August 2010
Volume 10, Issue 7
Free
Vision Sciences Society Annual Meeting Abstract  |   August 2010
Magnitude estimation of visual displays: numerosity, area, and mean size
Author Affiliations
  • Hunjae Lee
    Graduate Program in Cognitive Science, Yonsei University
  • Sang Chul Chong
    Graduate Program in Cognitive Science, Yonsei University
    Department of Psychology, Yonsei University
Journal of Vision August 2010, Vol.10, 1326. doi:10.1167/10.7.1326
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      Hunjae Lee, Sang Chul Chong; Magnitude estimation of visual displays: numerosity, area, and mean size. Journal of Vision 2010;10(7):1326. doi: 10.1167/10.7.1326.

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Abstract

Many studies have investigated the ability to compute statistical properties of a visual display, such as density (area), numerosity, and mean size. For example, Chong & Treisman (2005) investigated the ability to compute the mean size when number or density was varied. On the other hand, Burr (2008) focused on the ability to calculate numerosity under different densities. However, these researches did not investigate the ability to calculate those properties using same stimuli. In our study, we investigated the relationship among the abilities to judge area, numerosity and mean size by asking participants to make such judgments on same stimuli. A display with filled circles was presented and participants judged the three properties. The method of constant stimuli was used to measure PSEs (Point of Subjective Equalities) of each task on the same display. We used three different standards for each task and had 5 comparison stimuli at each standard. A standard display was presented for 250 ms followed by a test randomly selected from 5 comparison stimuli. Participants decided whether the test stimulus was larger or smaller (area and mean size tasks) or more or less numerous (a numerosity task) than the standard display. We found that PSEs of all three tasks were close to the presented standard, suggesting that all three judgments were accurate. However, participants overestimated all three properties at the highest standard. The amount of overestimation in the mean size judgments was significantly smaller than that in both area and numerosity judgments. These results suggest that the computation of mean size is closely related to that of area and number. It may be possible that the visual system calculates the perceived mean size by the ratio between perceived area and numerosity.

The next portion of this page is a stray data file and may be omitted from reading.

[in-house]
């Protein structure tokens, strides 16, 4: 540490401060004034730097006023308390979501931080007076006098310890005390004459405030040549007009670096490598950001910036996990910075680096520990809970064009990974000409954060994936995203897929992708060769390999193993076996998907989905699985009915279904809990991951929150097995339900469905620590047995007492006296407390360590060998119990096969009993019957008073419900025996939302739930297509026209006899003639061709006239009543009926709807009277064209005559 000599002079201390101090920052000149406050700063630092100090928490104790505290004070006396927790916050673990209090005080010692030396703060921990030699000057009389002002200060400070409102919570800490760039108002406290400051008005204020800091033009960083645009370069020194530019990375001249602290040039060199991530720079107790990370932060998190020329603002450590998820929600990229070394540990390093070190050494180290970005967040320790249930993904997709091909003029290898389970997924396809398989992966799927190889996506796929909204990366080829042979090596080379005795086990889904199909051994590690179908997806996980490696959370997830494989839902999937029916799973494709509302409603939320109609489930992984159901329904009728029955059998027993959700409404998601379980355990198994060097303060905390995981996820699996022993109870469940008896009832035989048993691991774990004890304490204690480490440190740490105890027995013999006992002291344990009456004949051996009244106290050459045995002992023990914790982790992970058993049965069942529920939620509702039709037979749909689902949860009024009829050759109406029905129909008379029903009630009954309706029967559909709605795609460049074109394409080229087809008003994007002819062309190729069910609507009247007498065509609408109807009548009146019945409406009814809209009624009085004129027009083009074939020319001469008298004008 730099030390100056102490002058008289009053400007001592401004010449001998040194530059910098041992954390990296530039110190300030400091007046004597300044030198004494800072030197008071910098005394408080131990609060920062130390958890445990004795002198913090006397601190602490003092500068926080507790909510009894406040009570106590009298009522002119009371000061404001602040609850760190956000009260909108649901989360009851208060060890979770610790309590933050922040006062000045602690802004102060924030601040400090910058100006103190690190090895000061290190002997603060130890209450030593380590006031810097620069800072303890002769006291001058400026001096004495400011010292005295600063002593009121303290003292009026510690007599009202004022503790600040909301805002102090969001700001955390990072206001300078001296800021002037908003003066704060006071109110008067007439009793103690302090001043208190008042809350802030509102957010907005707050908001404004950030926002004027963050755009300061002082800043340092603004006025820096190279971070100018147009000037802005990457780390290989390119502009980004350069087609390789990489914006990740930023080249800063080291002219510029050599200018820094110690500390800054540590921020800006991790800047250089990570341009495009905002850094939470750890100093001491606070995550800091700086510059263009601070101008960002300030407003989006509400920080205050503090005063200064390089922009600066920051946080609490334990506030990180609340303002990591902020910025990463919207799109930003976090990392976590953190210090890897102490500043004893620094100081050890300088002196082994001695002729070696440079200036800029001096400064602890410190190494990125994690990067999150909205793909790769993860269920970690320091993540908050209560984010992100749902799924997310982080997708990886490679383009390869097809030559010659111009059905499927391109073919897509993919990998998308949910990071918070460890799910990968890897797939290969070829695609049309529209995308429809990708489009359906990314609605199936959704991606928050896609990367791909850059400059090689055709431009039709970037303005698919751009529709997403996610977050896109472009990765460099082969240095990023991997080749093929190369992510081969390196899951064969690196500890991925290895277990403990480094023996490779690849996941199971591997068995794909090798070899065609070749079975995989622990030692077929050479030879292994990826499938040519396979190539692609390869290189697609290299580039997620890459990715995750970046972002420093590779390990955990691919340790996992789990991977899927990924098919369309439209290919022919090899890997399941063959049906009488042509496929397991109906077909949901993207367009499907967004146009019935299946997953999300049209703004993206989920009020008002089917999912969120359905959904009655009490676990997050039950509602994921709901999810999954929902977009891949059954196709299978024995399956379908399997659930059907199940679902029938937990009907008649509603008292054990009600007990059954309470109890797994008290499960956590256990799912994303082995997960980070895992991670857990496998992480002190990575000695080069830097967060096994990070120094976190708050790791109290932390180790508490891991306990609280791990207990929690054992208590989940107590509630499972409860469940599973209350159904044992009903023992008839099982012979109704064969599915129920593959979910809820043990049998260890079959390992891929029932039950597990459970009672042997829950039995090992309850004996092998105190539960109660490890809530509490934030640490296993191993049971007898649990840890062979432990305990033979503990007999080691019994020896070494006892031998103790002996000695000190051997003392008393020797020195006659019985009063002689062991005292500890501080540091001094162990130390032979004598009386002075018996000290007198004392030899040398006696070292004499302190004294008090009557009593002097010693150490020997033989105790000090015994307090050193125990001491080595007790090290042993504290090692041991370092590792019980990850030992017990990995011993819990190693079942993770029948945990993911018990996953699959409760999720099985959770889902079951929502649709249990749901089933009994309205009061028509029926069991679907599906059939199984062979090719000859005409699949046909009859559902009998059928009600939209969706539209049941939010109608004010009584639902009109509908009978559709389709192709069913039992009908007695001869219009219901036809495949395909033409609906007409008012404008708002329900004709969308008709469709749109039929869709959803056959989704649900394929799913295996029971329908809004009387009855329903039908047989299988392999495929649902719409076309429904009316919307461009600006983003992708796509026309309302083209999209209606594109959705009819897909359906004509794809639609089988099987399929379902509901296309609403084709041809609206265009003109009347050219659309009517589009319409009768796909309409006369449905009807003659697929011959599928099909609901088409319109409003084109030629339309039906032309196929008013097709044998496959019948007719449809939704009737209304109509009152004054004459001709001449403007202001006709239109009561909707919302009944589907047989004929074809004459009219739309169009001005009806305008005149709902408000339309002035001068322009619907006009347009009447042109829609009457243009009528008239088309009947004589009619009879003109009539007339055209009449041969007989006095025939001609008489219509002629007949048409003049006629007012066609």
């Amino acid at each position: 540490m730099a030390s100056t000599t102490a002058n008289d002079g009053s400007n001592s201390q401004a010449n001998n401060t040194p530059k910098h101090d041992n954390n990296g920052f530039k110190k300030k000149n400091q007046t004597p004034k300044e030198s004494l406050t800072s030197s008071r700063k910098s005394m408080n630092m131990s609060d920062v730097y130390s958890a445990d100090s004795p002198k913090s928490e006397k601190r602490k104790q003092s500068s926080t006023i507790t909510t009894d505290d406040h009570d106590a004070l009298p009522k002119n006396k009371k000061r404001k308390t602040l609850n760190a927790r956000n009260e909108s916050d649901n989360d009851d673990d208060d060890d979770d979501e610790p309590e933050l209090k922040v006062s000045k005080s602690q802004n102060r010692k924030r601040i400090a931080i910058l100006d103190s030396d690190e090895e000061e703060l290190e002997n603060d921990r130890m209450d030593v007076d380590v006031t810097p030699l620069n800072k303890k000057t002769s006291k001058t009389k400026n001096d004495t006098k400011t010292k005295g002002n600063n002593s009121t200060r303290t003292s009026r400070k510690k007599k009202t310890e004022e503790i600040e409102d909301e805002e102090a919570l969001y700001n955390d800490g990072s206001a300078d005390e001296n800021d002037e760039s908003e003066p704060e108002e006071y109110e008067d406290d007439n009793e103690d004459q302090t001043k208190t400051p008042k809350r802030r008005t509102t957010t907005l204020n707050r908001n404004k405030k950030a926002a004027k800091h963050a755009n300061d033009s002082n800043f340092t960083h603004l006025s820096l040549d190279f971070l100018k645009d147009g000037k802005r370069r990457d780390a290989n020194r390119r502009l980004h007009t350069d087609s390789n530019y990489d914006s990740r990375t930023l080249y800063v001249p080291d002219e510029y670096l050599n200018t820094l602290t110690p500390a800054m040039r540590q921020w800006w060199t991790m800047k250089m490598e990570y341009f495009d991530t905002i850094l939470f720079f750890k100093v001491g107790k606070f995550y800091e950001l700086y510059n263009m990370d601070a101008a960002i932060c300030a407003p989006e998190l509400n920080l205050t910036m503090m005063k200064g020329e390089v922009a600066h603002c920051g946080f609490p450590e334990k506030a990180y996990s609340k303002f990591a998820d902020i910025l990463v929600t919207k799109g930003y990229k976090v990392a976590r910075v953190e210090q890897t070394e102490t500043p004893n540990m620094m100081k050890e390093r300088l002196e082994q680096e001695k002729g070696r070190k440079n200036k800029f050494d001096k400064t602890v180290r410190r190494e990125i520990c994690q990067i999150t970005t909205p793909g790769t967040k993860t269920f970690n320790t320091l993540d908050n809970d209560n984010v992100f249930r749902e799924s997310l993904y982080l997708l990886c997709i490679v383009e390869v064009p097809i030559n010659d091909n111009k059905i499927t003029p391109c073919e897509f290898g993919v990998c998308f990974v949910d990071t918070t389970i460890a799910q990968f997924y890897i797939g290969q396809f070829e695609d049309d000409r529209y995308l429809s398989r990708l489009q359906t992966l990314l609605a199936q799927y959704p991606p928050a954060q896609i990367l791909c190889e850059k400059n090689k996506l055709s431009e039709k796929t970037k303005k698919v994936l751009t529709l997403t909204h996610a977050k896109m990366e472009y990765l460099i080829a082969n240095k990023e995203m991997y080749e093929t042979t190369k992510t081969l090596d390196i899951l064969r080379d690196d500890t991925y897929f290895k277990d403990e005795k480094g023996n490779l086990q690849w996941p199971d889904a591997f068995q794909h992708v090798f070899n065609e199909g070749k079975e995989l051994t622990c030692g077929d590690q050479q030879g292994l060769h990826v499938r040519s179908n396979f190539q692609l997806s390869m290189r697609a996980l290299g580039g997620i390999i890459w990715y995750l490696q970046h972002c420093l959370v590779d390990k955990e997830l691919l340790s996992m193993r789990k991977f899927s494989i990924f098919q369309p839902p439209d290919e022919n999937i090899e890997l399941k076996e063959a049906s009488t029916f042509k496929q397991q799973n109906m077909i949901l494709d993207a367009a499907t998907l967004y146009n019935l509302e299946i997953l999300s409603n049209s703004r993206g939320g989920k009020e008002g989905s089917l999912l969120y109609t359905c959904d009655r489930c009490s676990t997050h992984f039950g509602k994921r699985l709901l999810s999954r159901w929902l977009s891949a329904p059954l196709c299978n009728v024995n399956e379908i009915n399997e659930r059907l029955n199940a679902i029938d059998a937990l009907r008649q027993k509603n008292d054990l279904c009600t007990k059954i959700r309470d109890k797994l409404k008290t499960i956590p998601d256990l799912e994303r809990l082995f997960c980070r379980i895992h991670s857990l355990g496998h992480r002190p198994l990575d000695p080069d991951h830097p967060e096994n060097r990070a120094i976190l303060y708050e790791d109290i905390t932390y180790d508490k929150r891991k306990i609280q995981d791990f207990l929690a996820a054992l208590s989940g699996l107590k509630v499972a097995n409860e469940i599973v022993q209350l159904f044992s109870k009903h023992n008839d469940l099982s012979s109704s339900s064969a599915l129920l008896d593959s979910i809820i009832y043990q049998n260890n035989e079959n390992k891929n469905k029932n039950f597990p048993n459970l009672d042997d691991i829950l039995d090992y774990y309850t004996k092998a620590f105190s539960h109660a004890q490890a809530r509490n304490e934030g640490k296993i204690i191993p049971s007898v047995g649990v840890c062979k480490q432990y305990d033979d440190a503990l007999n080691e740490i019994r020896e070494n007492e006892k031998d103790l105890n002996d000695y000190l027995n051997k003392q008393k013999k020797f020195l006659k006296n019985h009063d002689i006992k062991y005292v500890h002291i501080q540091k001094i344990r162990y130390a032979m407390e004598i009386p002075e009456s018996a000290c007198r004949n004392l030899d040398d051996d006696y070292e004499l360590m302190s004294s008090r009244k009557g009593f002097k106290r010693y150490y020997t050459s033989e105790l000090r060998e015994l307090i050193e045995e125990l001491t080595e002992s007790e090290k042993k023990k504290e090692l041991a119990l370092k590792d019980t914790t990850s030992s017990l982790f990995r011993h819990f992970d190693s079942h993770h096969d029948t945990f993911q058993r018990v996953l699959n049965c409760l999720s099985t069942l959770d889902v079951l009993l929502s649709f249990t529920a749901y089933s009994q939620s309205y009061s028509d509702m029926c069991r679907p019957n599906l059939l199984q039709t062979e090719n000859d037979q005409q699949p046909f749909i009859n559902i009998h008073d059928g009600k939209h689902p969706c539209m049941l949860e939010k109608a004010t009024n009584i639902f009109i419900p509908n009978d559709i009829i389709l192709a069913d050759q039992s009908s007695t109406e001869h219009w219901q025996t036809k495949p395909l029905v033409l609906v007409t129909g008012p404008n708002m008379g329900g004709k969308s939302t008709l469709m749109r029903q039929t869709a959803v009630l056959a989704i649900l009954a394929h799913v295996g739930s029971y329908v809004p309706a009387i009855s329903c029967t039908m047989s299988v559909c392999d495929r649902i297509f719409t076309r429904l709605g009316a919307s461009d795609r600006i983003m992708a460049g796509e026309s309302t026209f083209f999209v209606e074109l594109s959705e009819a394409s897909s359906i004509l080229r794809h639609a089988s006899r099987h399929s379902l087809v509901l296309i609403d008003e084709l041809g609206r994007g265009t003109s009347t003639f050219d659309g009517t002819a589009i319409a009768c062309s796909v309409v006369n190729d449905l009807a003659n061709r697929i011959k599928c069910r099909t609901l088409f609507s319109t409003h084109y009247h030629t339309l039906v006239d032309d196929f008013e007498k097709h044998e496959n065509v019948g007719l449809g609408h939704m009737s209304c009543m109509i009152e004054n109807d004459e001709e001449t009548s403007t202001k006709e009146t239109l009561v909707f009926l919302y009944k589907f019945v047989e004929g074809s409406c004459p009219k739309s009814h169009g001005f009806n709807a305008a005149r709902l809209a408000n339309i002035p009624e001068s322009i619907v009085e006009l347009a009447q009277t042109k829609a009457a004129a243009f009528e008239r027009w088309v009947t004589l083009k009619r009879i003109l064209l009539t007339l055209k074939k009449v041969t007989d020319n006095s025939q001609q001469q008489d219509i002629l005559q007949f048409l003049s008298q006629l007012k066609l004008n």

Lee, H. Chong, S. C. (2010). Magnitude estimation of visual displays: numerosity, area, and mean size [Abstract]. Journal of Vision, 10(7):1326, 1326a, http://www.journalofvision.org/content/10/7/1326, doi:10.1167/10.7.1326. [CrossRef]
Footnotes
 This research was supported by the Converging Research Center Program through the National Research Foundation of Korea(NRF) funded by the Ministry of Education, Science and Technology (2009-0093901).
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